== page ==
A large new study recently showed that most people can now enjoy coffee drinking, or their diet cola san all the worries as caffeine does not appear to increase the risk of arrhythmias of most people.
A MedicineNet report specified that doctors have warned people suffering from heart rhythm problems to stop coffee drinking for decades out of concern that a caffeine shock might stimulate a "herky-jerky heartbeat."
According to the associate chief of cardiology for research, Dr. Gregory Marcus, at the University of California, San Francisco, they see no evidence for this broad-based recommendation to stop caffeine or coffee drinking.
He added, there could be some people where caffeine is their trigger, although he thinks the growing evidence is those cases are quite unusual.
Coffee Drinking Might Lower Arrhythmia Risk
Results of the study, Another Cup of Coffee Without an Arrhythmia, Please, published in JAMA International Medicine, results in fact, specify that each additional cup of coffee an individual is drinking every day might lower arrhythmia risk by roughly three percent on average.
According to a Medical Xpress report, most people, even those who have arrhythmias, need to be able to enjoy their cup of coffee, and perhaps, there are some for whom caffeine or coffee may, in fact, help lessen their risk, said Marcus.
The associate chief of cardiology also explained coffee is one of the most wildly drunk beverages globally, although its properties as a stimulant have prompted a lot of doctors to warn patients with heart ailments against consuming java.
To find out if caffeine can lead the heart to race or beat irregularly, Marcus and his colleagues examined data from over 386,000 individuals taking part in long-term British health research.
From that large cohort, roughly 17,000 developed a heart rhythm problem during an average follow-up of four-and-a-half years, said the researchers in their study.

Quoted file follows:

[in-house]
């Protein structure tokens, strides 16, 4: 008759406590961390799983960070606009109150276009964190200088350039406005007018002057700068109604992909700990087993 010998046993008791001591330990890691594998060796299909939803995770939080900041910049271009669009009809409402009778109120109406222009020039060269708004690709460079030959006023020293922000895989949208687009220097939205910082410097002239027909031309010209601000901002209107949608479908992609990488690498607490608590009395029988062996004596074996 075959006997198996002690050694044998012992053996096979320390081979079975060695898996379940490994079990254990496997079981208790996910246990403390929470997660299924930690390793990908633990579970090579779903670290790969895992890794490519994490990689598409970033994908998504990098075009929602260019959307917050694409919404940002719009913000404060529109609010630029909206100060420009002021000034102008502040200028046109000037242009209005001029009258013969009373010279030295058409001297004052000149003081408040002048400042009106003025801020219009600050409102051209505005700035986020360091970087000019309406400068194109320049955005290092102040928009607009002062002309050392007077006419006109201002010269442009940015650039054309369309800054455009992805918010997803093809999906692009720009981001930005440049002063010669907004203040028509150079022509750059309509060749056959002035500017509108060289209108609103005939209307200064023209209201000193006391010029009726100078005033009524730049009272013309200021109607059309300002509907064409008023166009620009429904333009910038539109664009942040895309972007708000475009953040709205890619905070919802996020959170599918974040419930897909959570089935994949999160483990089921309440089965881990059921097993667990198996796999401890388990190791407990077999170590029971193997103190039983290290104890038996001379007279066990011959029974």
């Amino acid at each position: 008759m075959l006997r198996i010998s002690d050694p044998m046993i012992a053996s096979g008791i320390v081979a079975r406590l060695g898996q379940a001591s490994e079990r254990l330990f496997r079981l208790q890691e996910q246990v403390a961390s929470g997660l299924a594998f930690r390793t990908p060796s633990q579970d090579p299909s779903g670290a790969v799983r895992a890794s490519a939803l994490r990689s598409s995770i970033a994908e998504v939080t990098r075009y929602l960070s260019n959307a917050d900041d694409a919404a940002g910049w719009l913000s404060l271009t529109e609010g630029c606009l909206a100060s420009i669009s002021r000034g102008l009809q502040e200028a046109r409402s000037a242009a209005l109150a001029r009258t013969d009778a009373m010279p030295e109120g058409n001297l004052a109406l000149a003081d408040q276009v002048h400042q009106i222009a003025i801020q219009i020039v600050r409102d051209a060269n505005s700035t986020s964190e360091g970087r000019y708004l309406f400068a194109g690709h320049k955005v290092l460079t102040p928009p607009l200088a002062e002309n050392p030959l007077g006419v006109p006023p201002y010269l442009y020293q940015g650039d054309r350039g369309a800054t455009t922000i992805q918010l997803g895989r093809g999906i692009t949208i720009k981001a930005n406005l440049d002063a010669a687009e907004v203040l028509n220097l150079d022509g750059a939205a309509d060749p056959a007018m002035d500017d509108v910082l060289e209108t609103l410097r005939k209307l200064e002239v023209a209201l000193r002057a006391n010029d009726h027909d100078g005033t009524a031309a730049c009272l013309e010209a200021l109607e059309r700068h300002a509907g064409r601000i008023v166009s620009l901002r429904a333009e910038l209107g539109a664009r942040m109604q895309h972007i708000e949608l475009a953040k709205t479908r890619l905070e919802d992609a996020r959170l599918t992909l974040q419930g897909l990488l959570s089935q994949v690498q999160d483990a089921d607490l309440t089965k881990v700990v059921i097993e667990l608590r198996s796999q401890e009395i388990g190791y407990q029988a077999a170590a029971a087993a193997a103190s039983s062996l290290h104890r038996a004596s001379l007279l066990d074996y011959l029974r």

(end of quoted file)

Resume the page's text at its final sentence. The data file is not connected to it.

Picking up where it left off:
All participants were asked about their coffee drinking when they entered the study. The authors compared their response to the possibility of developing an irregular or abnormal heart rhythm down the line.
As a result, there was no association between caffeine and heart rhythm disturbances, even when scientists took into account genetic factors that might affect the way people are metabolizing caffeine.
Marcus explained that they could find no evidence on a population level that those who drank more coffee or people who are exposed to more caffeine had a heightened risk for arrhythmias.
The study findings revealed absolutely some unconfirmed dogma that coffee can lead to arrhythmias, the University of Wisconsin-Madison cardiovascular medicine associate professor Dr. Zachary Goldberger said.
Nevertheless, Goldberger warned against reading too much into what the researchers observed about the potential protective benefits of caffeine, given that the impact was so small.
Coffee's Anti-Inflammatory Effects
Goldberger, the co-author of a commentary accompanying the research, said he thinks the bottom line, based on these results, is that coffee may not result in arrhythmias, although it does not necessarily shield against them either.
Further study, Marcus said, is needed "to suss out exactly" the manner coffee is affecting the heart and the reason it might shield against arrhythmias.
Coffee contains anti-inflammatory effects, and it is well-known that inflammation can be a contributor to heart rhythm problems, explained Marcus.
Possibly too, the caffeine is motivating some people to be more physically active, which lessens arrhythmia risk.
Marcus also explained, "We might probably not be fully aware" of the different mechanisms that may be significant to the association between heart health and caffeine.
He added, he is encouraging his own patients with heart rhythm to experiment with caffeine, specifically, coffee.
Palpitations' Link to Coffee and Caffeine
In most circumstances anecdotally, it does not make a difference, said Marcus. For the majority of the people, he added, he has not found that it is an essential trigger. They are quite happy to receive such good news, specifically those who enjoy coffee drinking.
Both Goldberger and Marcus recognize there are possibly some people who do not respond favorably to coffee, and their concerns need to continue to be taken seriously.
If a patient reports to the clinic with palpitations or arrhythmia symptoms and asks if caffeine or coffee is playing a role, Goldberger said that is a personalized discussion.
Moreover, if a patient is reporting to have palpitations that appear correlated with coffee or caffeinated drinks, these data do not provide the license to tell them not to try limiting coffee drinking.
Nevertheless, the expert said he thinks he could tell their patients that coffee does not place people at higher danger of disturbances in heart rhythm.
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